• 2 fennel bulbs
  • 5 tbsp olive oil

Separate the leaves from the radishes, then wash & dry them.

Finely grate the zest of half the lemon, then juice all of it.

Put the lemon zest into a salad bowl and stir through the shallots. Leave to macerate.

Trim the fennel & slice it as finely as possible (a job for your mandolin if you have one). When you’re ready to serve, toss all the ingredients, including the radish leaves, with the lemon juice & olive oil. Season with salt and black pepper.

(Original recipe from BBC Good Food)

Read Full Post »

Fennel & Roasted Tomato Lasagne 1

This is a great veggie dish that has had two outings in our house within a short space of time. It’s also one of the best recipes we’ve found for fennel which we sometimes find a bit uninspiring. We’ve made this in a larger tin, and thus thinner, and also in a deeper one. Both tasted great but we think the smaller diameter deeper dish works better.

Wine Suggestion: a classic match with Sangiovese especially from Chianti in Tuscany. Look out for wines with 100% Sangiovese in this case, even though there are some superb blends out there, as the nature of these wines complements the Fennel and Tomato more. We’ve tried both the Rocca delle Macie Sant’Alfonso Chianti Classico, which is unusally grown on thick clay, and the Selvapiana Chianti Rufina and both complemented the Lasagne excellently.

Fennel & Roast Tomato Lasagne – serves 4

  • 3 fennel bulbs, sliced
  • 3tbsp extra virgin olive oil
  • 800g tomatoes on the vine
  • 2tbsp balsamic vinegar
  • 150ml double cream, plus a bit extra if needed
  • 100g Parmesan, grated
  • 250g dried lasagne sheets

Heat the oven to 160C Fan. Place the fennel in a large roasting tray, season well and drizzle with 2tbsp of the oil. Place the tomatoes in a separate roasting tray. Season and drizzle with the remaining oil and balsamic. Roast both trays for 30mins

Stir the cream into the fennel and return to the oven for a further 10mins. Meanwhile lightly mash the tomatoes with a fork. Remove the fennel from the oven, grate over most of the cheese and stir to melt – it should make a little sauce that clings to the fennel – add a bit more cream if you need to. Reduce oven temp to 140c fan.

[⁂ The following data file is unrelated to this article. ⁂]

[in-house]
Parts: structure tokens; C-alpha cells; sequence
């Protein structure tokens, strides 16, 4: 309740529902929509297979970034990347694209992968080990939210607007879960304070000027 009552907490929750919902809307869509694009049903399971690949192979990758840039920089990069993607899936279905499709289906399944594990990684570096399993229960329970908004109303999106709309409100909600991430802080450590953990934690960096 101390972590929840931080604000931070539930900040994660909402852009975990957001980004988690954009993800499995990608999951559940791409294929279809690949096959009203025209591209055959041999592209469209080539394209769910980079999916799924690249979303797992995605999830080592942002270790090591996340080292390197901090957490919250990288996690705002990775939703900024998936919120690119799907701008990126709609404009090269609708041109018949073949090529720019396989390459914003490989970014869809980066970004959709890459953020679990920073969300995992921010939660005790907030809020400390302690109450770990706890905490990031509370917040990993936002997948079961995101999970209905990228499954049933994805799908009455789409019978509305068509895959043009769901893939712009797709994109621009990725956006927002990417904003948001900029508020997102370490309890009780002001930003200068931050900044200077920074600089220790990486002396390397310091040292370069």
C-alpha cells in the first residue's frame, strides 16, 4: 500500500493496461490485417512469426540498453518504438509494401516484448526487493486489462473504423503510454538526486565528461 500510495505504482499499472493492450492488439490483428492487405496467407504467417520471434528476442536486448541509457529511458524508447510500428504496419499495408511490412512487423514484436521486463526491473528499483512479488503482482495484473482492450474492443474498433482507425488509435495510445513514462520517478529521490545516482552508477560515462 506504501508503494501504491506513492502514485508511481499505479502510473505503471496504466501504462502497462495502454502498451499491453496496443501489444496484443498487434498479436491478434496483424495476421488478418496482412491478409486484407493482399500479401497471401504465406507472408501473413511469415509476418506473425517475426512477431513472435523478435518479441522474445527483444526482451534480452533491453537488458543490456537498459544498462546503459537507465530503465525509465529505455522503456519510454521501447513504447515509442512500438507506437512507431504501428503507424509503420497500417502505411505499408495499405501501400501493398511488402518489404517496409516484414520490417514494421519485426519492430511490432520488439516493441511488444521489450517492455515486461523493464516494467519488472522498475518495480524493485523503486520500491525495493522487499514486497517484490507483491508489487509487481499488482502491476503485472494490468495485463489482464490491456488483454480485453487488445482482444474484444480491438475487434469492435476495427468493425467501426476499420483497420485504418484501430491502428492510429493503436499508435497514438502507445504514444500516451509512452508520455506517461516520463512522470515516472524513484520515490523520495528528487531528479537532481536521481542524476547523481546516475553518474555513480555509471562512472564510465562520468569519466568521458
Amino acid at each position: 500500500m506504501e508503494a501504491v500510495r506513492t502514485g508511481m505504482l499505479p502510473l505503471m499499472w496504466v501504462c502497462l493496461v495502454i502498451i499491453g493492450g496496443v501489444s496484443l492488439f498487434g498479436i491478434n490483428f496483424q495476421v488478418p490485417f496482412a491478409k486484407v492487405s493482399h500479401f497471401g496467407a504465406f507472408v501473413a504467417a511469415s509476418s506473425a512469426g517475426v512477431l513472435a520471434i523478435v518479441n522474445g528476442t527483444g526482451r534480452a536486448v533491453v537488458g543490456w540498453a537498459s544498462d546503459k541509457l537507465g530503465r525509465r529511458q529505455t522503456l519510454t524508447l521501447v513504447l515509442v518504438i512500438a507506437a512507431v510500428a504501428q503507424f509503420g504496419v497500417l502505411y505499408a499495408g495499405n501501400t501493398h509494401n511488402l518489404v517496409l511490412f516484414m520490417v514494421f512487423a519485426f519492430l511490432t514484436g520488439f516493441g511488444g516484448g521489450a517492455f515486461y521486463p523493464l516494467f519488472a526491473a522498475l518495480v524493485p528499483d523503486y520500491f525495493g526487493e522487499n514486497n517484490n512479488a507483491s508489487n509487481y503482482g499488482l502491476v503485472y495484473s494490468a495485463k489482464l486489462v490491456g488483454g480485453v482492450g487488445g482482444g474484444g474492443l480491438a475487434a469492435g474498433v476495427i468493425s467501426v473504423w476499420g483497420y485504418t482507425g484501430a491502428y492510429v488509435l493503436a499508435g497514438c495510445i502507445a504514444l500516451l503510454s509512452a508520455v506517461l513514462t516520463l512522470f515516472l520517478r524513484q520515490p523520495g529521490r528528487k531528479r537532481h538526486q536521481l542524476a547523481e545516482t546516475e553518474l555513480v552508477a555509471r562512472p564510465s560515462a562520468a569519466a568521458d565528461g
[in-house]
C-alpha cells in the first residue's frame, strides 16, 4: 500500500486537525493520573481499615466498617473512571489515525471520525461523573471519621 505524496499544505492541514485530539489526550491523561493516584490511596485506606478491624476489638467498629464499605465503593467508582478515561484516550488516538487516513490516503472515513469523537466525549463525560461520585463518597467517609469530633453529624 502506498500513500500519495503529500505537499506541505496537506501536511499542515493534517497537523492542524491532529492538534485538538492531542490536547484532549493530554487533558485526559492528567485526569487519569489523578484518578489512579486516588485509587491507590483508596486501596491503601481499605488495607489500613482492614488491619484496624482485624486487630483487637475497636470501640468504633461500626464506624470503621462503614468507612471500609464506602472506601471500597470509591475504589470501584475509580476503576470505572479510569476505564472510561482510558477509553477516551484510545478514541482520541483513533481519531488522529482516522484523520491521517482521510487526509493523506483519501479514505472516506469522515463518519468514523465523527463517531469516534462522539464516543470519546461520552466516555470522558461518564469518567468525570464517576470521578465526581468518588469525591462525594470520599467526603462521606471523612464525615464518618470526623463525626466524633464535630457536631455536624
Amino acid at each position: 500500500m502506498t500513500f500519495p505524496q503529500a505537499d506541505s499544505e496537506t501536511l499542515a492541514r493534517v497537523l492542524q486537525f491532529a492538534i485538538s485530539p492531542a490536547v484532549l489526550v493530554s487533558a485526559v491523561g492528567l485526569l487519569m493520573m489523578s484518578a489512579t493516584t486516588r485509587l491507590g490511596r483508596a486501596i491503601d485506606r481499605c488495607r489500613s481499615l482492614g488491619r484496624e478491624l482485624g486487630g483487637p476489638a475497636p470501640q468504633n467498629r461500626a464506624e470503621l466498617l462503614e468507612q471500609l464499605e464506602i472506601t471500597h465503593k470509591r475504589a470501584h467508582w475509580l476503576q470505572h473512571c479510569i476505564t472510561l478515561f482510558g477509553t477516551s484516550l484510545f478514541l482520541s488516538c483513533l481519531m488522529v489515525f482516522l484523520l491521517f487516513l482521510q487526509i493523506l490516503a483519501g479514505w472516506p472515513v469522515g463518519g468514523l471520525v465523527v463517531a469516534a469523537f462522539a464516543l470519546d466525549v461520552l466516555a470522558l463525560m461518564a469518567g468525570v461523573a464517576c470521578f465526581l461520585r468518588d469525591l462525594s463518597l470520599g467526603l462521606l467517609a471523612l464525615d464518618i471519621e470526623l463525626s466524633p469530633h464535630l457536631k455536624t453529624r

Spoon a thin layer of tomatoes into an ovenproof dish. Top with a layer of pasta, followed by a layer of fennel, then another layer of pasta. Repeat, finishing with a layer of fennel. Scatter over remaining cheese and bake for 45mins until golden and the pasta is cooked. Serve with a green salad.

(Original recipe by Matt Follas in BBC Good Food Magazine, July 2010.)

Fennel & Roasted Tomato Lasagne 2

Read Full Post »

OLYMPUS DIGITAL CAMERA

Crab with fennel & chilli is a winning combination. Another perfect pasta dish by Ruth & Rose of the River Café.

Wine Suggestion: We find a great match for crab is a top quality Garganega and we highly recommend the Pra Soave “Staforte” which is made from low-yielding, 100% Garganega, old vines. Utterly pure and delicious.

Crab linguine – serves 4

  • 1 fennel bulb
  • 1 garlic clove, finely chopped
  • 1 tbsp fennel seeds, crushed
  • 2 dried hot chillies, crumbled
  • 1 lemon, grate the zest and squeeze out the juice
  • extra virgin olive oil
  • 400g crabmeat
  • 320g linguine

Remove the tough outer part and stem from the fennel. Slice the bulb across the grain very finely (use a mandolin if you have one). Reserve the green tops.

Heat 2 tbsp oil in a heavy-based pan, add the garlic, fennel seeds, and chilli and cook to soften. Add the crab, lemon zest, and juice, then season. Stir just to heat the crab through.